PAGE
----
Measure 37: Justice Compromised — Justice Denied

Oregon’s liberal planning class suffered a major defeat at the hands of the Oregon Supreme Court when the court reinstated Oregon’s popular land use planning reforms embodied in Measure 37. (Measure 37 is the citizen’s initiative which simply requires the government to pay for taking the use of your property or refrain from such taking and which passed by a whopping sixty-one percent of the vote in the 2004 election.) The Supreme Court rejected each and every bizarre theory that Judge Mary Mertens James advanced in her attempt to undermine the vote of the people in adopting Measure 37 for a second time. It is a devastating signal to the left that they may not be able to rely on the Supreme Court to advance their political agenda at the expense of Oregon voters.

But there may be more to the story than that. There is a stench emanating from the Marion County judiciary and it may have grown so noxious that not even Oregon’s notorious liberal supreme court could ignore it. The judicial system in America is based on a fundamental principle that judges come to the bench, unimpeded by their own prejudices, and render decisions based solely on the facts and the law. Further these judges are to scrupulously avoid conflicts of interest and refrain from rendering decisions in which they have a direct or indirect beneficial interest. That requirement is so rigorous that judges are to avoid not only the actual conflict of interest but also any appearance of such conflict. To that end they are required to make disclosures of even tangential events to the litigants such that they can inquire as to the independence of a particular judge. That requirement appears to have been ignored in its entirety by several of the judges in Marion County when they sought to destroy the voters’ choice in Measure 37.

The Marion County circuit courts operate under the iron hand of Chief Judge Paul Lipscomb. In the normal course of things lawsuits are randomly assigned on a rotational basis with each judge taking his or her turn. When a judge is disqualified for any reason, the chief judge then makes the assignment of the case to whomever he decides appropriate. When the environmental groups filed their challenge to Measure 37, Judge Susan Tripp drew the case. Affidavits were filed seeking to disqualify her and eventually notice was sent to the parties that Chief Judge Lipscomb would decide pending motions, including the motion to disqualify.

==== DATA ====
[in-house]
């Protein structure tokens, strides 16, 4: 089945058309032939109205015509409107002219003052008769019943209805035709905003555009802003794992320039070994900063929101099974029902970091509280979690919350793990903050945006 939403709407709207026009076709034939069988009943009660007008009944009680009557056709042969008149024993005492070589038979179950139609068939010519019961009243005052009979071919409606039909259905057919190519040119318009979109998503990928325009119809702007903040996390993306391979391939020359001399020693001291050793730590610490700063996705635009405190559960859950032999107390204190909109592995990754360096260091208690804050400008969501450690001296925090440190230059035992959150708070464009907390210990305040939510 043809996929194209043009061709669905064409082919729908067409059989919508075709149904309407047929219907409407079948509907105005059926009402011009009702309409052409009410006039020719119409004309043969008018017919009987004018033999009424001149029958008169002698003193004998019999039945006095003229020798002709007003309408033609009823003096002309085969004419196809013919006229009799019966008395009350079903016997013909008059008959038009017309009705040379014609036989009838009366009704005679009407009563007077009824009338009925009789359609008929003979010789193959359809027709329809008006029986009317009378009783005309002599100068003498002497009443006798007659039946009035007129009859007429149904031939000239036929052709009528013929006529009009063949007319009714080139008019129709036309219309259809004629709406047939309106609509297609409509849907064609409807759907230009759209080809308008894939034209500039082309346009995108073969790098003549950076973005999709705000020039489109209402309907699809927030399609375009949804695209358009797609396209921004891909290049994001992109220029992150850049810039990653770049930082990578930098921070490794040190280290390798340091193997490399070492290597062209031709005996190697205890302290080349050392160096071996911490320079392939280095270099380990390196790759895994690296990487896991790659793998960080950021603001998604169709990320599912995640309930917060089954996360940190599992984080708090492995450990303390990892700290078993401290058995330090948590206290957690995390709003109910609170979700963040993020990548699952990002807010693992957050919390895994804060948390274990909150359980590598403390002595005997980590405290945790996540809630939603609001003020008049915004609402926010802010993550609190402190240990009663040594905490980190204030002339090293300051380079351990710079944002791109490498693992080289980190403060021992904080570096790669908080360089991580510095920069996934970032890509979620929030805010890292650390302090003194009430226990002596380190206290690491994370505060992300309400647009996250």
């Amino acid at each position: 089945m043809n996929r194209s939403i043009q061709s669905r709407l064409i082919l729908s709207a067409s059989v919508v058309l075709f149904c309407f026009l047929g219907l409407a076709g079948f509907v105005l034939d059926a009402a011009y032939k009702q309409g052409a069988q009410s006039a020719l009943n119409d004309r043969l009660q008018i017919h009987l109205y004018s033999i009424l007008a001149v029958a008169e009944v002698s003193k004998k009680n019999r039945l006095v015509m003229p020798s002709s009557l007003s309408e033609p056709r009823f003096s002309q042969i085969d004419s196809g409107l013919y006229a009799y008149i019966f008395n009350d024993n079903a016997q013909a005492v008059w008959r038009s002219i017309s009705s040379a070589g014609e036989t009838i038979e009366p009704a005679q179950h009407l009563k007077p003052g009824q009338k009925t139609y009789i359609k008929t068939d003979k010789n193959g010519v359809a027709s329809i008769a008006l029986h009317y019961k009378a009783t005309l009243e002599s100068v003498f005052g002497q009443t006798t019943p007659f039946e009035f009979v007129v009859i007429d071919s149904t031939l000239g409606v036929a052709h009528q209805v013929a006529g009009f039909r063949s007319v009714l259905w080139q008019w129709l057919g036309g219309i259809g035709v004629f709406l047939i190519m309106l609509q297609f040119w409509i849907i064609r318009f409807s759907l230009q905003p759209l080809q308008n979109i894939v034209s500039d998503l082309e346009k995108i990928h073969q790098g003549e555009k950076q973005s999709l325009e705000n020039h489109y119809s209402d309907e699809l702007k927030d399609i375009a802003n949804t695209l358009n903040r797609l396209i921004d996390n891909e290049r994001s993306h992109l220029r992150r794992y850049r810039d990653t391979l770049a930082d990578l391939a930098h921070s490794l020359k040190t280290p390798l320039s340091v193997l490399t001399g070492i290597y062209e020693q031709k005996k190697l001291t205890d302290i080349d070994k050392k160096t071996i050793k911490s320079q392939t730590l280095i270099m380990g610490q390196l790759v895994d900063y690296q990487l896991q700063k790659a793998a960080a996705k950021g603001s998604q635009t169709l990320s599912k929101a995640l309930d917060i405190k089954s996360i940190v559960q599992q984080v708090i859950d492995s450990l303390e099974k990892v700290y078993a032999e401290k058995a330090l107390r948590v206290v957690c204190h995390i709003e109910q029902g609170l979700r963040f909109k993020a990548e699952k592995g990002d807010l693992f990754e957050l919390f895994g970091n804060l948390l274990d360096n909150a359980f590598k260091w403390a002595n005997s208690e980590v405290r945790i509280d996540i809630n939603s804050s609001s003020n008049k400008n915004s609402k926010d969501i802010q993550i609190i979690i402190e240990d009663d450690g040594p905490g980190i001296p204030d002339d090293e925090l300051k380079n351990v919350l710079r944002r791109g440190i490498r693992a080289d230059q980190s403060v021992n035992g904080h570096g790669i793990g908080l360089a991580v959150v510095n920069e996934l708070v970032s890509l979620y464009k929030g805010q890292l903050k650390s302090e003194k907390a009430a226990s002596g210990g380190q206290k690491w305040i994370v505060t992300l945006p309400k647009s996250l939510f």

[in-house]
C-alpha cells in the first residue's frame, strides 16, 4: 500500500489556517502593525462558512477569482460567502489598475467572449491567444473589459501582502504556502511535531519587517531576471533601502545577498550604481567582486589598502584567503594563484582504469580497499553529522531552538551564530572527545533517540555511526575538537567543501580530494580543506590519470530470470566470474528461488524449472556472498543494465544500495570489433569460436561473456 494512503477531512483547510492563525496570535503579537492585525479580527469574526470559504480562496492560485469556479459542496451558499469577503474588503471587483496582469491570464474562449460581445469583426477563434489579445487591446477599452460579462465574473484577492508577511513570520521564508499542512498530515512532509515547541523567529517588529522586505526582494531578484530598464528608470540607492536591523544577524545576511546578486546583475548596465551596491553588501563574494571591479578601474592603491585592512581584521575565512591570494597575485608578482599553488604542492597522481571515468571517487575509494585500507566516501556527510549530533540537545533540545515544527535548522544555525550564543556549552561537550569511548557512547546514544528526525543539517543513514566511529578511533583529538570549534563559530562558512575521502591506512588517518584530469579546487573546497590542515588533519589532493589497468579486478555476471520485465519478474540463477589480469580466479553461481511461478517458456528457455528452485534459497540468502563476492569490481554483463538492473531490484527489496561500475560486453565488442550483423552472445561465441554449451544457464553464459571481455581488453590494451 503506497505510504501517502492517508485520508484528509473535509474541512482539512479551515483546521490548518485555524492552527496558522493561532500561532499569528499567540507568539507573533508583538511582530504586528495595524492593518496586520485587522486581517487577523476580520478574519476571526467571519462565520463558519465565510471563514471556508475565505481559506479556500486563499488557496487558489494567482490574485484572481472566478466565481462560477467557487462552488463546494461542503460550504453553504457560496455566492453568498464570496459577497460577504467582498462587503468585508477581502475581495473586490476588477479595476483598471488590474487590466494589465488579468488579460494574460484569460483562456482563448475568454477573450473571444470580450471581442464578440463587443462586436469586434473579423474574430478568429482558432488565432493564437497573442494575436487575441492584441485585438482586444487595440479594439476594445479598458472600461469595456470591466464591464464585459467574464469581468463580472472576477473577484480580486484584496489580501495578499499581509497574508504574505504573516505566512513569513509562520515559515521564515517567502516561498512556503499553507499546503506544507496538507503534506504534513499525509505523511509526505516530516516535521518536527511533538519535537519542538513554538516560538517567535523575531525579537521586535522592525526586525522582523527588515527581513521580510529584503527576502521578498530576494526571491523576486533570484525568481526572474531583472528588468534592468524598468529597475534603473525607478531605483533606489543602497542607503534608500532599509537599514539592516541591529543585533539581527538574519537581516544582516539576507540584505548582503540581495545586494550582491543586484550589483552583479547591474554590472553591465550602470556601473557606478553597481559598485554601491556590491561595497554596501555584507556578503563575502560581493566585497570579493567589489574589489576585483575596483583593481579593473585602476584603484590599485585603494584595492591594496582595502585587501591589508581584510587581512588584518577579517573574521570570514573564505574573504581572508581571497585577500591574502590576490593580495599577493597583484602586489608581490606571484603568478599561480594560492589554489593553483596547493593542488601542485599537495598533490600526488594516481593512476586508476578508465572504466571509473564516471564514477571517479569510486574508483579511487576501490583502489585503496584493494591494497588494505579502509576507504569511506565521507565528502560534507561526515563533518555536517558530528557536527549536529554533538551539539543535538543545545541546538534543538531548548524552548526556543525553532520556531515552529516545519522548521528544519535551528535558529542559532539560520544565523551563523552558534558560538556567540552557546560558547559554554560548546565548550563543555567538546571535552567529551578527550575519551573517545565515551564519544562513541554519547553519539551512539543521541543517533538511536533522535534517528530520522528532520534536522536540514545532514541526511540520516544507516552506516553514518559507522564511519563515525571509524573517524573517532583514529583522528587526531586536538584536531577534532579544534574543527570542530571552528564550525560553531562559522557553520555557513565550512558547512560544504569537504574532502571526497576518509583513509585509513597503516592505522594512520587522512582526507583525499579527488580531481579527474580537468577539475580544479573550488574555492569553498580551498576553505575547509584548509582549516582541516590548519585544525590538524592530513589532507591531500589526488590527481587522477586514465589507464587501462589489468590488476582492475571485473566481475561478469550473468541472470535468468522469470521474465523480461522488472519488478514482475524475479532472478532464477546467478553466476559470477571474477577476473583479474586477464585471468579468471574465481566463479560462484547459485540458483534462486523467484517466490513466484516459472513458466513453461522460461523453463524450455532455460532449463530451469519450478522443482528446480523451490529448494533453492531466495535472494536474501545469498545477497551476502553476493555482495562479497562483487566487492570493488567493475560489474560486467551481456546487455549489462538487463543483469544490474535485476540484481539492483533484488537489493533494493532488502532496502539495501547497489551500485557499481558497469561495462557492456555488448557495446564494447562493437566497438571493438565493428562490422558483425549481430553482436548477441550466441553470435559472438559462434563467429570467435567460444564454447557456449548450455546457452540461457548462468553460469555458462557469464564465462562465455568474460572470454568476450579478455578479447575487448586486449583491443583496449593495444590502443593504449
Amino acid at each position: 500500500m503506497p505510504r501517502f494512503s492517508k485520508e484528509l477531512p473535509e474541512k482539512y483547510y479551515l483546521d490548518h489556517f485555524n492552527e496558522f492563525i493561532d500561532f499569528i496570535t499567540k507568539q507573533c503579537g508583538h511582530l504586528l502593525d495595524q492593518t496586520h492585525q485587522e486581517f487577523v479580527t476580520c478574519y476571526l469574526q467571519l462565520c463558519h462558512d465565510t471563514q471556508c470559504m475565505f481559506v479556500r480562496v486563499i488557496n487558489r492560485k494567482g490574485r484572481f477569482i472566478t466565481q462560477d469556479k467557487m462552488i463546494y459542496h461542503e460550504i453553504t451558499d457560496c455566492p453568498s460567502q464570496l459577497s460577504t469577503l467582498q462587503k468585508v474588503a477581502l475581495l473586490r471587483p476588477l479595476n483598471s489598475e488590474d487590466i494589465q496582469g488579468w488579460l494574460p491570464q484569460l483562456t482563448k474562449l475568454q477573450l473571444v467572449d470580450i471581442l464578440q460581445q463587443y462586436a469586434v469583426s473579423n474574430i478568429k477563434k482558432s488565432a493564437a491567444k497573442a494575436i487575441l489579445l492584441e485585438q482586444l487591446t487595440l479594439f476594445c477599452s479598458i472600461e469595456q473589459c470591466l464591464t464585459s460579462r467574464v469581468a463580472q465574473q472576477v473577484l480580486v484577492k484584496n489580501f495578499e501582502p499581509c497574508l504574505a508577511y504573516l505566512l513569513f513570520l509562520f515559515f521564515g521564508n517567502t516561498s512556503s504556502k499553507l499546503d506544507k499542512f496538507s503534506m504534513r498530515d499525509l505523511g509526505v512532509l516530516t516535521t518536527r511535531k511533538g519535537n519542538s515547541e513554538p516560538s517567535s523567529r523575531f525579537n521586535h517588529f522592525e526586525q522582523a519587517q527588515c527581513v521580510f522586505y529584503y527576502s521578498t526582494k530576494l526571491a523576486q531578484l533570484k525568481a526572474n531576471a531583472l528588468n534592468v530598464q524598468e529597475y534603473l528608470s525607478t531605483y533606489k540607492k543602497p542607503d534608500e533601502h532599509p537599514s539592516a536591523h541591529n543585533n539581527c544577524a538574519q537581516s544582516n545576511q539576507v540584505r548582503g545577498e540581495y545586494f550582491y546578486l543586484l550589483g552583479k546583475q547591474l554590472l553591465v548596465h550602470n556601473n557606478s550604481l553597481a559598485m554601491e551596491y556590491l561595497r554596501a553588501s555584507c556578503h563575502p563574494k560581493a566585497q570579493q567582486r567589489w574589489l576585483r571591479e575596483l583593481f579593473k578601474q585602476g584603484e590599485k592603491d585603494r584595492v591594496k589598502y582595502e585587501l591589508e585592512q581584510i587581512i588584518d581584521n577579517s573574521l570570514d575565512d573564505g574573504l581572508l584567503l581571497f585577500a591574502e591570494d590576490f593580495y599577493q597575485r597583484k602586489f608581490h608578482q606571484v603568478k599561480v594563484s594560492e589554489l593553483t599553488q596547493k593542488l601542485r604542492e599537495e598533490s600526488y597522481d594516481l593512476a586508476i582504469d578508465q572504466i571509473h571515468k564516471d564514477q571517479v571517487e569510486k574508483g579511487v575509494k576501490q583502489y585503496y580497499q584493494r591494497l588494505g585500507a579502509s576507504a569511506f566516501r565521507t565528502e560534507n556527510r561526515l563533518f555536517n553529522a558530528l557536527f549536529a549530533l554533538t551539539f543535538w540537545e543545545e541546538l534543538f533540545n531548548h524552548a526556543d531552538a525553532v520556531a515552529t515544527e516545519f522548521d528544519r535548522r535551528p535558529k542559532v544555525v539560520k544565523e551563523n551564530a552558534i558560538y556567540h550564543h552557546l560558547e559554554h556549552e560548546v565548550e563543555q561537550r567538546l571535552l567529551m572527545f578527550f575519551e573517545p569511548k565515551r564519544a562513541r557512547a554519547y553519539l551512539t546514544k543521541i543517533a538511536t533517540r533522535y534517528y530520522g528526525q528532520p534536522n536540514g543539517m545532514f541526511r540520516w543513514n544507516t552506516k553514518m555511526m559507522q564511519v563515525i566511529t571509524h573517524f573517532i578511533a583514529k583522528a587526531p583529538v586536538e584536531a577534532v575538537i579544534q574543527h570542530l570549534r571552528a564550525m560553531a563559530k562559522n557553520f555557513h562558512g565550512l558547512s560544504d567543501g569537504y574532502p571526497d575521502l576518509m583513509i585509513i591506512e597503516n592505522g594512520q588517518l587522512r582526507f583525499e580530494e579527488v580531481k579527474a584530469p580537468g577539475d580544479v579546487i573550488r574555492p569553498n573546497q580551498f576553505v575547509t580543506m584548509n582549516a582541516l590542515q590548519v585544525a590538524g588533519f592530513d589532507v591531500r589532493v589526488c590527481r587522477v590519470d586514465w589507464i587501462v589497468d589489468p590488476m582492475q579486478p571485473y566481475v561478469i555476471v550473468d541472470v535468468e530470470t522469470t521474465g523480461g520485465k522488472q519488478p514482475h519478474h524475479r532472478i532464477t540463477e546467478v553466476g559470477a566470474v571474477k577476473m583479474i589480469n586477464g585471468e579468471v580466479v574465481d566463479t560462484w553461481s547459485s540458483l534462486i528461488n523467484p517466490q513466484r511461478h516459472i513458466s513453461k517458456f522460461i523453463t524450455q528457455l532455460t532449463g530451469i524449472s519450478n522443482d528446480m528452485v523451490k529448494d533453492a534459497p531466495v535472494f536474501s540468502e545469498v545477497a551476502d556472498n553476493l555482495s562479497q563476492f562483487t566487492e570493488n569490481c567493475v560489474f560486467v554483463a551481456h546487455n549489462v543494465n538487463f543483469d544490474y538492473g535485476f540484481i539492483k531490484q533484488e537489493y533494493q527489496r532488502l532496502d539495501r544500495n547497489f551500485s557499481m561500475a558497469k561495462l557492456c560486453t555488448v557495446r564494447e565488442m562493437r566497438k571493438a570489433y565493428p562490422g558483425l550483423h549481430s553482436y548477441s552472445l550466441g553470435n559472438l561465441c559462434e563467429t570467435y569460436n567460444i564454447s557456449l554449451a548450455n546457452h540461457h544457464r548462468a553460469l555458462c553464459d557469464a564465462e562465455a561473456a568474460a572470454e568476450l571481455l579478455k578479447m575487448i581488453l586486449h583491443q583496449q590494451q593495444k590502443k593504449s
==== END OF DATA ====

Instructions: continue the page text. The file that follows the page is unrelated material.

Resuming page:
Judge Lipscomb had a prior history with land use planning litigation – he was the judge that invalidated the original version of Measure 37. Because of this, affidavits were filed to disqualify him. In addition, Judge Lipscomb had at least the appearance of a conflict of interest because he had received notice that landowners who neighbored his vacation property in Deschutes County had filed a Measure 37 claim seeking to develop their property. Any sense that this was not a real conflict of interest disappeared when Judge Lipscomb subsequently filed his own suit challenging the constitutionality of Measure 37 so as to protect his vacation property. Judge Lipscomb failed to disclose this to the litigants and failed to recuse himself from consideration of the pending motions.

After extended periods of silence from the circuit court, all of sudden and without motion or order, Judge Tripp announced that the case had been reassigned to Judge Mary Mertens James. A search of the court records by one of the litigants failed to disclose who was responsible for reassigning the case but it remains the prerogative of the chief judge – Judge Lipscomb. A public records request by Bob Harris for such information has resulted in a letter from Judges Lipscomb, Tripp and James tossing the ball to the Judicial Department’s Legal Department and beginning the bureaucratic shuffle. If Judges Lipscomb, Tripp and James don’t know how Judge James was assigned to the case, who does?

But there is more. Judge James and her husband purchased their “dream home” in rural Marion County. They have insulated themselves from others by purchasing a small acreage in an area that could not be further developed because of land use restrictions. The passage of Measure 37 put their Shangri-La at risk. In fact, three landowners within a four-mile radius of Judge James home filed applications to develop their acreage. Judge James noted in her decision that she was aware of all claims pending in Marion County including those near her home. She, however, failed to disclose this to the litigants or the fact that these claims may create at least the appearance of a conflict of interest. By striking down Measure 37, Judge James protected her “dream home” and denied others the opportunity to attain their dreams.

Impartiality has flown from steps of the courthouse in Marion County and justice in Oregon has suffered. Gratefully, not even the Oregon Supreme Court could stand the stench. As for Judge Lipscomb and Judge James, they should do the honorable thing and resign. They are an embarrassment to the concept of judicial independence and impartiality.